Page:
by photonic (584757) on Tuesday July 29, 2008 @09:56AM (#24385427)
    Before anyone is going to post the story about Bill Gates and the director of GM about cars crashing 3 times a day: it never happened [snopes.com]...
  • Disconnect (Score:3, Insightful)

    by QuietLagoon (813062) on Tuesday July 29, 2008 @09:57AM (#24385451)
    There's such a disconnect between what people experience in their cars and what they experience in the rest of their lives

    .

    Probably because when people are in their cars they are driving around large, heavy, and potentially lethal, vehicles. Now Microsoft wants those people to be distracted by unreliable Microsoft software.

  • Finally! (Score:3, Funny)

    by InvisblePinkUnicorn (1126837) on Tuesday July 29, 2008 @09:58AM (#24385467)
    Finally, now the term "speed-hacking" can be applied outside the context of video games!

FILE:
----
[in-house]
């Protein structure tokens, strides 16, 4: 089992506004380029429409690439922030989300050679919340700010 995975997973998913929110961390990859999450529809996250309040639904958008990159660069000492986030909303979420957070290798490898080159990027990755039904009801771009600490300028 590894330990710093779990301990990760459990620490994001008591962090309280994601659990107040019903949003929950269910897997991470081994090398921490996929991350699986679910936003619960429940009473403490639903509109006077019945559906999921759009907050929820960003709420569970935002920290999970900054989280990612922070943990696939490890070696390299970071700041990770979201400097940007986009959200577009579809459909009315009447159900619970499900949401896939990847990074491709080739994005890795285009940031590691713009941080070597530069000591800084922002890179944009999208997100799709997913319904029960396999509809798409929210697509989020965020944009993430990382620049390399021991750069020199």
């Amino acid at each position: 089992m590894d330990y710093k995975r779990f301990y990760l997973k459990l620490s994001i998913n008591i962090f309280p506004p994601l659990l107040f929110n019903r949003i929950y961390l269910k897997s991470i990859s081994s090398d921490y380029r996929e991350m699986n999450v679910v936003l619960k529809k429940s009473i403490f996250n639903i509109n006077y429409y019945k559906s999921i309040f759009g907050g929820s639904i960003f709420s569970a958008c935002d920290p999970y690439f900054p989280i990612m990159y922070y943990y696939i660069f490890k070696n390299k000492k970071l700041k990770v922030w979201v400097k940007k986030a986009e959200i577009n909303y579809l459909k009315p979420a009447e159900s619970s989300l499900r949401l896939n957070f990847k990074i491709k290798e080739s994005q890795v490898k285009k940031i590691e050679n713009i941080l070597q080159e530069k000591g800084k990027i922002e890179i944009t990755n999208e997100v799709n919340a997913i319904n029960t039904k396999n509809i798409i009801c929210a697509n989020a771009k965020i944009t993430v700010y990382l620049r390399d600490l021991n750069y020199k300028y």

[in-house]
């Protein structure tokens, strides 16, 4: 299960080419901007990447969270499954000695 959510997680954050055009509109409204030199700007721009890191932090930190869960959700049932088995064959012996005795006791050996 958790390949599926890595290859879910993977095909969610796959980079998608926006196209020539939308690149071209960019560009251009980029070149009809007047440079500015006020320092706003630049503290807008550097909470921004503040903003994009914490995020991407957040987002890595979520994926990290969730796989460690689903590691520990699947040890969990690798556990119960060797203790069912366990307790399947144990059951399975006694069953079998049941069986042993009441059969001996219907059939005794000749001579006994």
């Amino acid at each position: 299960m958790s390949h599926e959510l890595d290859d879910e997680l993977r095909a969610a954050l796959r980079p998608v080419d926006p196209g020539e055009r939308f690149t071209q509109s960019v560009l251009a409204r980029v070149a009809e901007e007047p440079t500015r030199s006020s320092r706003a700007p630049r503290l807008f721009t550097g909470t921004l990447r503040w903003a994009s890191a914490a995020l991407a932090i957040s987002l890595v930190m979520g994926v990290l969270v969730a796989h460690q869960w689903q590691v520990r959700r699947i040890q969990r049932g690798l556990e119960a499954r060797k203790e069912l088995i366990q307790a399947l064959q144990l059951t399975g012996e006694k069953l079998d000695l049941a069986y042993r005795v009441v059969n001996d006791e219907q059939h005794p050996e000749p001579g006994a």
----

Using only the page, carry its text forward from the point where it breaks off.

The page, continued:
• Sorry, I'd never buy a car with a MS computer in it. Call me bigoted or whatever. I just won't.

    • by Kingrames (858416)

      It looks like you're trying to make a left turn. *your windshield is covered up by a giant talking animated traffic cone* Would you like to make a three-point turn, a regular left turn, or a U-turn?

      • by mpe (36238)
        It looks like you're trying to make a left turn. *your windshield is covered up by a giant talking animated traffic cone* Would you like to make a three-point turn, a regular left turn, or a U-turn?

        Or would you rather hit the object/person which you would be able to see if you just had a regular piece of glass in front of you...
    • Well, I'd "never say never", but given the current state of things there's no way in the -foreseeable future- I'd buy a car with a Microsoft product in it that I was aware of, particularly one that made its presence known to me (e.g. an in-vehicle entertainment or user interface unit.)

        And I've sent Ford a message to that effect.